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Run a Python function on AWS EC2

This page walks you through running a function on an EC2 instance using your local code and libraries.

Prerequisites

  • If you haven't set up the AWS CLI, install and configure it.

  • Install Meadowrun

    pip install meadowrun
    
    conda install -c defaults -c conda-forge -c meadowdata meadowrun
    

    If you're using conda on a Windows or Mac, Meadowrun won't be able to mirror your local environment because conda environments aren't cross-platform and Meadowrun runs the remote jobs on Linux. If you're in this situation, you can either switch to Pip or Poetry, or create a CondaEnvironmentFile that's built for Linux and pass that in to the mirror_local call in the next step below, like mirror_local(interpreter=CondaEnvironmentFile(...))

    poetry add meadowrun
    

  • Finally, set up Meadowrun resources in your AWS account.

    > meadowrun-manage-ec2 install --allow-authorize-ips
    Creating resources for running meadowrun
    Created/updated user group meadowrun_user_group. Add users to this group to allow them
    to use Meadowrun with `aws iam add-user-to-group --group-name meadowrun_user_group
    --user-name <username>`
    Created resources in 27.18 seconds
    

    You will need to run this as a root/Administrator account.

    In this example, we set --allow-authorize-ips which reduces the configuration we need to do but is slightly less secure. You can rerun this command later without this option to switch to the more secure configuration.

    If you decide to stop using Meadowrun, it's easy to uninstall Meadowrun.

Write a Python script to run a function remotely

Create a file called mdr.py:

import asyncio
import meadowrun

if __name__ == "__main__":
    result = asyncio.run(
        meadowrun.run_function(
            # the function to run remotely
            lambda: sum(range(1000)) / 1000,
            # run on a dynamically allocated AWS EC2 instance
            host=meadowrun.AllocEC2Instance(),
            # requirements to choose an appropriate EC2 instance
            resources=meadowrun.Resources(
                logical_cpu=1, memory_gb=4, max_eviction_rate=80
            ),
        )
    )
    print(f"Meadowrun worked! Got {result}")

Run the script

Assuming you saved the file above as mdr.py:

> python -m mdr 
Size of pickled function is 40
Job was not allocated to any existing EC2 instances, will launch a new EC2 instance
Launched a new EC2 instance for the job: ec2-18-216-7-235.us-east-2.compute.amazonaws.com:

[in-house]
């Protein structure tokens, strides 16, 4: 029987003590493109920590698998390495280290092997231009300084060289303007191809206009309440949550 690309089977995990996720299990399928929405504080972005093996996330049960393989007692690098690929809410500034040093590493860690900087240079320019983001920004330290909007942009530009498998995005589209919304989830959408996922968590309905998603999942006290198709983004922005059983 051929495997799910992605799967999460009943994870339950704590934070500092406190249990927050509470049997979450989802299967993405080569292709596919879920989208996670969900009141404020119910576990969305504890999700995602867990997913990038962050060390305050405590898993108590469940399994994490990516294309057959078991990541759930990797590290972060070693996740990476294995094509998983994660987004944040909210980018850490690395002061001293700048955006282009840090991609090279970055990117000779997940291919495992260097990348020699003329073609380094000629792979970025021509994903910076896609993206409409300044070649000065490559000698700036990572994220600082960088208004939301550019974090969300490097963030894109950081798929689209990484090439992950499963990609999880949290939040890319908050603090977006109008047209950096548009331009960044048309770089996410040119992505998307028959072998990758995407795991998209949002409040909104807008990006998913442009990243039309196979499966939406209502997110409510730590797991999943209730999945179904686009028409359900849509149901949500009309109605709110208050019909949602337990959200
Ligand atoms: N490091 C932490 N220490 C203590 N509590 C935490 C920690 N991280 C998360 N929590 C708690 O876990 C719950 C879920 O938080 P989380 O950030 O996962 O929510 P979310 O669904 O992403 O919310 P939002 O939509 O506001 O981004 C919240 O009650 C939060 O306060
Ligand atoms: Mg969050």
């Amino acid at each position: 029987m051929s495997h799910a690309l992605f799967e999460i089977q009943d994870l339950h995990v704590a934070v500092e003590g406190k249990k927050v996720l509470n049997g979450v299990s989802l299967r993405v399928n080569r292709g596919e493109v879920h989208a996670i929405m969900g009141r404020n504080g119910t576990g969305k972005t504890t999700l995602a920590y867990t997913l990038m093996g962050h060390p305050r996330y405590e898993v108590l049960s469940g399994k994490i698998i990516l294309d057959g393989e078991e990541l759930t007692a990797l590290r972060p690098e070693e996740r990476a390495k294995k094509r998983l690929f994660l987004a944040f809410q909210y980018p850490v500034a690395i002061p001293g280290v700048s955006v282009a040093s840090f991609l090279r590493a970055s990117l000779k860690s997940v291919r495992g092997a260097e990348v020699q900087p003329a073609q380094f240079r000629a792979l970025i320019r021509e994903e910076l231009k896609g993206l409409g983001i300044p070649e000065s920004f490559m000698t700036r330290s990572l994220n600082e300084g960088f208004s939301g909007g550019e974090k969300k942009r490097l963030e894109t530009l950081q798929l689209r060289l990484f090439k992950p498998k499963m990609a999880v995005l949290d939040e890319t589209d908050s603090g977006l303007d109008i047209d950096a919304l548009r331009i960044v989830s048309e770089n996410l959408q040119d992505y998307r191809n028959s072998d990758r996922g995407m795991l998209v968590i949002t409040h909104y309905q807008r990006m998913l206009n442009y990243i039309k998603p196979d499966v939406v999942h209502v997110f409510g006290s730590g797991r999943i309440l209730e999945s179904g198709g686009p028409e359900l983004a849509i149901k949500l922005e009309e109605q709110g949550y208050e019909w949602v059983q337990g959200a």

t2.medium (2 CPU/4.0 GB), spot ($0.0139/hr, 2.5% eviction rate), will run 1 job/worker
Meadowrun worked! Got 499.5

The output will walk you through what Meadowrun's run_function is doing:

  • Based on the options specified in Resources and AllocEC2Instance, run_function will launch the cheapest EC2 instance type that has at least 1 CPU and 4 GB of memory, and a <80% chance of being evicted. You can set this last parameter to 0 to exclude spot instances and only use on-demand instances. The exact instance type chosen depends on current EC2 prices, but in this case Meadowrun has selected a t2.medium spot instance, and we're paying $0.0139/hr for it.

  • We didn't provide the deployment parameter, which is equivalent to specifying deployment=meadowrun.Deployment.mirror_local. This tells Meadowrun to copy your local environment and code to the provisioned EC2 instance. Meadowrun detects what kind of environment (conda, pip, or poetry) you're currently in and calls the equivalent of pip freeze to capture the libraries installed in the current environment. The EC2 instance will then create a new Docker image based on the list of libraries and cache the image for reuse in a Meadowrun-managed AWS ECR container registry. Meadowrun will also zip up your local code and send it to the EC2 instance.

  • Meadowrun runs the specified function in that environment on the remote machine and returns the result.

  • When we ran meadowrun-manage-ec2 install earlier on this page, that set up an AWS Lambda that runs periodically and turns off unused EC2 instances. If the EC2 instance we started is not reused for a few minutes, it will be terminated automatically by this Lambda.

You can also log or print to stdout in your remote function--Meadowrun will copy the remote output to the local output.

Next steps

  • In addition to run_function, Meadowrun provides other entrypoints. The most important of these is run_map, which allows you to use many EC2 instances in parallel.